Daniel DeWitt, the mentally ill man who bludgeoned Peter Cukor to death in his Berkeley Hills home in 2012, was committed Friday to 33 years to life at the Napa State Hospital.
Judge Paul Delucchi handed down the long sentence after listening to the impassioned testimony of Cukor’s widow, Andrea, his son Alexander, and his close friend Percival Banks. Delucchi described the case as one of the most tragic and serious he has ever seen in his court, the result of “a remarkable, almost unbelievable, sequence of events.”
“I won’t sit here and guarantee that this won’t happen again,” said Judge DeLucchi, looking at the Cukors and about 20 of their friends sitting in the courtroom. “I can guarantee Mr. Dewitt won’t do it again, but that comes at an incredible cost.”
DeWitt had been in and out of mental institutions before the killing, which happened on Feb. 18, 2012.
Before the sentencing, both Andrea and Alexander Cukor talked about what a fine man, husband, and father Peter Cukor was before DeWitt killed him, using a flowerpot as a weapon, when he was 67.
Alexander Cukor, in particular, used his remarks to loudly condemn the system that permitted DeWitt, a paranoid schizophrenic with a violent past, to be allowed to walk the streets unmedicated. He said the system valued DeWitt’s freedom over the life of his father. Everyone – doctors, Berkeley police, the 911 dispatcher, the courts, the mental-health care system, DeWitt’s parents – ceded responsibility for controlling Dewitt, which resulted in Peter Cukor’s death, he said.
“The people who need to be scrutinized and vetted are the ones in charge,” said Alexander Cukor. “They allow the dangerous and desperately mentally ill to wander the streets, untreated and unsupervised….. Being complacent is tantamount to being complicit… “We place undue trust in our public institutions to protect us. When they fail they must be held accountable, yet they deny any wrongdoing.”
Andrea Cukor, who witnessed her husband’s killing, said her life had been shattered by his death. When filling out the victim impact statement, Cukor said she was asked to describe the impact of the crime on her life.
“What is the impact of that? What was the impact of an asteroid hitting the earth at the time of the dinosaurs? Complete destruction. My life is complete destruction. I no longer have anything resembling a life I had with Peter for 42 years. My life is shattered. Peter’s life was taken.”
She called DeWitt “a ticking time bomb,” just waiting to go off.
Throughout the Cukors’ statements, DeWitt, 26, stood in a defendant’s box on the right side of the courtroom, his head bowed. Dressed in light brown prison garb, with short hair and a sparse beard, he did not look up until the deputy district attorney started talking to the judge about his sentence.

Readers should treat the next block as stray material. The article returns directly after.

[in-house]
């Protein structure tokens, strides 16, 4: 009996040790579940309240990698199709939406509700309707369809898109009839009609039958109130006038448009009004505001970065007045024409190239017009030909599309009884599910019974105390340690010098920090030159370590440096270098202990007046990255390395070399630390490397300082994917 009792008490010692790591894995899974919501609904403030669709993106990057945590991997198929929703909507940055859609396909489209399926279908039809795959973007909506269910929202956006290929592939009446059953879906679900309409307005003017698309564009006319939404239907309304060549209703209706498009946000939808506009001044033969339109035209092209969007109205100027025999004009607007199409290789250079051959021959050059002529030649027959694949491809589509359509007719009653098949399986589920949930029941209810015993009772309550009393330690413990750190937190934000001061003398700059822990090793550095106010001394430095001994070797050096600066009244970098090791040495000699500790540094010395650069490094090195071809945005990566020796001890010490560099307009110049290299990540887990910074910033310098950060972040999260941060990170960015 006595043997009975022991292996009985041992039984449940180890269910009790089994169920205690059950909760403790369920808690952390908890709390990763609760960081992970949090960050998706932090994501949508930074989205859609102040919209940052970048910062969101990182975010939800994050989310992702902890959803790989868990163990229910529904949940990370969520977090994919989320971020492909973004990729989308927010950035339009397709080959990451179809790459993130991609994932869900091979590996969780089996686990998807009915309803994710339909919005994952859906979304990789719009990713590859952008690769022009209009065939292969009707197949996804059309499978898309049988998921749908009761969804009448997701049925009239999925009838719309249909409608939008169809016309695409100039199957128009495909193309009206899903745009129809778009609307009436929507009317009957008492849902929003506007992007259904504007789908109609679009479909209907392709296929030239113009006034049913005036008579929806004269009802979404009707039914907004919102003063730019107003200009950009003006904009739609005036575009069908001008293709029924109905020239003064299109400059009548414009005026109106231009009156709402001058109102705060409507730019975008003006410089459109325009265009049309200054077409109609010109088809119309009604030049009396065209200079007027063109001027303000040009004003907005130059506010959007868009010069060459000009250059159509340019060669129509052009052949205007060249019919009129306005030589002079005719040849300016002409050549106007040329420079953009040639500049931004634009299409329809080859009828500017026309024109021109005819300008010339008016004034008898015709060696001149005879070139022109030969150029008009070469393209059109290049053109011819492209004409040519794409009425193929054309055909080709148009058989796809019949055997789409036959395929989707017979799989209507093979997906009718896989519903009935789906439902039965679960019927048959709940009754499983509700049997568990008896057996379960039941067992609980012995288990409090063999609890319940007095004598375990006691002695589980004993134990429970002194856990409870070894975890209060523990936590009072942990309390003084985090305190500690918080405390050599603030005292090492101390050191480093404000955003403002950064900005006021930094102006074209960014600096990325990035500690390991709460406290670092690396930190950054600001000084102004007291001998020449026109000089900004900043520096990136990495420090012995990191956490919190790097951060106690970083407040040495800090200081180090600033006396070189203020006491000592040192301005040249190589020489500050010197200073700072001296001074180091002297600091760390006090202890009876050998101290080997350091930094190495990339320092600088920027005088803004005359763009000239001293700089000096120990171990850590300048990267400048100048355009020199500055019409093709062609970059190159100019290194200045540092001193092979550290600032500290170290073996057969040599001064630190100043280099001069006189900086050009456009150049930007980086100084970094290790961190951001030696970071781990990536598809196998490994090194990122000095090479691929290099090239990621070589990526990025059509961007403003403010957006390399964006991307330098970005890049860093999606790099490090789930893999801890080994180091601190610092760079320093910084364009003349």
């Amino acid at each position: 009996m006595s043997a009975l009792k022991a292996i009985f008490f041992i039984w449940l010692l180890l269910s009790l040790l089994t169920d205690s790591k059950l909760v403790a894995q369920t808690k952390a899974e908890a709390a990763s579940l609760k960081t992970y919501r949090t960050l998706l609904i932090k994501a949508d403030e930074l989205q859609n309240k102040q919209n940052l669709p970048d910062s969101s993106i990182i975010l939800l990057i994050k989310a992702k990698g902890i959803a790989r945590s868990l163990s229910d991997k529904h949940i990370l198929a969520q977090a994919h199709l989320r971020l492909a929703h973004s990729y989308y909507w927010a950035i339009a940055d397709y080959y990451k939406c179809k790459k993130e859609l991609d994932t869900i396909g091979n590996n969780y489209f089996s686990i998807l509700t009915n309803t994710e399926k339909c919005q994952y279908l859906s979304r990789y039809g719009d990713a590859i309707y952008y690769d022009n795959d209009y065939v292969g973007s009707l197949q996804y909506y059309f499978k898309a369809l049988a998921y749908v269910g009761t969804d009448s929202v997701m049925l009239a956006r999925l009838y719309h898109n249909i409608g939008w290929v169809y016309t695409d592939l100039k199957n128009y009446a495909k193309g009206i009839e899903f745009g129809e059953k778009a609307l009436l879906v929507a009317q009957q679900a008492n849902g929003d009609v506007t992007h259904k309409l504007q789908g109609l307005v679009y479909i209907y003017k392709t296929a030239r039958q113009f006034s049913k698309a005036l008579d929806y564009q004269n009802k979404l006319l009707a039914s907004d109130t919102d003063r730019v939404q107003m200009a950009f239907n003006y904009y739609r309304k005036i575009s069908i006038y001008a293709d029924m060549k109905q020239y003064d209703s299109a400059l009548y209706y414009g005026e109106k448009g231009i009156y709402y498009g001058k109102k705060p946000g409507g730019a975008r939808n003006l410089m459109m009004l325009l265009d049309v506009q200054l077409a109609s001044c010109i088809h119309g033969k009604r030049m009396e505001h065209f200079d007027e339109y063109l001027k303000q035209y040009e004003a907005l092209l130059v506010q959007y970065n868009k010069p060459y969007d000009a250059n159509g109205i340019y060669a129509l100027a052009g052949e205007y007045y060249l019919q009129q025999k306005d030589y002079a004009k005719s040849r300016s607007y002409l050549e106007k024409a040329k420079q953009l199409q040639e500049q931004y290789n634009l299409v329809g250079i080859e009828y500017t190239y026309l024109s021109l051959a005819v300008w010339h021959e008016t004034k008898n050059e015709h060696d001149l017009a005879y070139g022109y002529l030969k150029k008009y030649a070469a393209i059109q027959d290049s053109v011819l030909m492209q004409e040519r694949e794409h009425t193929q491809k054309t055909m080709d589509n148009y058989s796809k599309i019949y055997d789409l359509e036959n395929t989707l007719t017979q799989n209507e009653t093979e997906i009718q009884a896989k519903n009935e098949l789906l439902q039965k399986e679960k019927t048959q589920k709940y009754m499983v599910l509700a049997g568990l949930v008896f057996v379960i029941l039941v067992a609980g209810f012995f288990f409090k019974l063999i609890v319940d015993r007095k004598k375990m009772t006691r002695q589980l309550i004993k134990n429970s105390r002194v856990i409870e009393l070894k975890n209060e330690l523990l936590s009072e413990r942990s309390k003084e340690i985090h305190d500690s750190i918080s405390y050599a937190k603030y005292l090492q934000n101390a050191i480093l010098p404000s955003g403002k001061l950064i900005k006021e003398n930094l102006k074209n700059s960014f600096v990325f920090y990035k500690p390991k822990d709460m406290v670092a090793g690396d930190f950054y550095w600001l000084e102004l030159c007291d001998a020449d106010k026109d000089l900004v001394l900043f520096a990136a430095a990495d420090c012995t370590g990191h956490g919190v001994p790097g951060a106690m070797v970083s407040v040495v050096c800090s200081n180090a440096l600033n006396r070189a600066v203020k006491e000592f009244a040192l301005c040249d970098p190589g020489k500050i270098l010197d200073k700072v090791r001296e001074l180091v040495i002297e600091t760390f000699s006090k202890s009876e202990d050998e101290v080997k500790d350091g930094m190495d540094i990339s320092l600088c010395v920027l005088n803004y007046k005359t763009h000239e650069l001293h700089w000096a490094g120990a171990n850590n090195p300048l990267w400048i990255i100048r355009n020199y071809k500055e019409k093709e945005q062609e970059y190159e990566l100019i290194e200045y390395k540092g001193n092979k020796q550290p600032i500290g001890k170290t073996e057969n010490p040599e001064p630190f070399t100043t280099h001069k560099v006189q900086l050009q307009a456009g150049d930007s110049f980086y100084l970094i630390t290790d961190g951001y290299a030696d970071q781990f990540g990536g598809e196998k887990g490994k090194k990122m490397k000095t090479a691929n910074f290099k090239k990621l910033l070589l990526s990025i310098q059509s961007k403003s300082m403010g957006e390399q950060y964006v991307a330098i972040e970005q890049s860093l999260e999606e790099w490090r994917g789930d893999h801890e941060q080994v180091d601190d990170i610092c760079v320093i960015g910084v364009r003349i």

His parents, Hans and Cindy DeWitt, were not in the courtroom “out of respect for the Cukors,” according to Brian Bloom, DeWitt’s public defender.
Peter Cukor was killed Feb. 18, 2012, after he and his wife had returned to their home at 2 Park Gate Road in the Berkeley hills around 8:45 p.m. When they got out of their car, they spotted DeWitt, then 23, hanging out by their garage. DeWitt told them he was looking for a “Zoey,” who he believed lived there. Cukor told DeWitt to leave.
Cukor then entered the house and called Berkeley police at 8:47 p.m. from his cell phone, using the number 510-981-5911. Cukor had heard from his neighborhood watch group just the week prior that this was the number to use in an emergency while using a cell phone.
Since Cukor spoke in a calm voice and did not call 911, the police dispatcher who responded determined it was a Priority 2 call, which must be responded to within 20 minutes, rather than a Priority 1 call which means there is a crime in progress, or a life threatening emergency, and gets immediate response, according to statements made by Berkeley police officials after the killing.
But the police were in the middle of a shift change and were anticipating trouble from an Occupy march that was scheduled to go from Oakland to UC Berkeley that night. Top police officials wanted to brief the incoming officers on the march, and ordered that no Priority 2 calls be responded to. At 8:59 pm, an officer who was on patrol on Cedar Street near Shattuck Avenue called into dispatch to ask if he should respond to any of the Priority 2 calls. He was told not to, because police were only responding at that time to Priority 1 calls.
The police dispatcher taking Cukor’s call told him, however, that they would try to get someone there “as soon as we can.” Cukor had the impression police would arrive soon, so he went outside with a flashlight to help officers locate his home, which was set back from the road and difficult to find. He encountered DeWitt a second time, and the the 23-year-old hit him over the head with a flowerpot. Cukor’s wife, Andrea, witnessed the attack and called 911. The police then responded immediately and arrested DeWitt a short time later.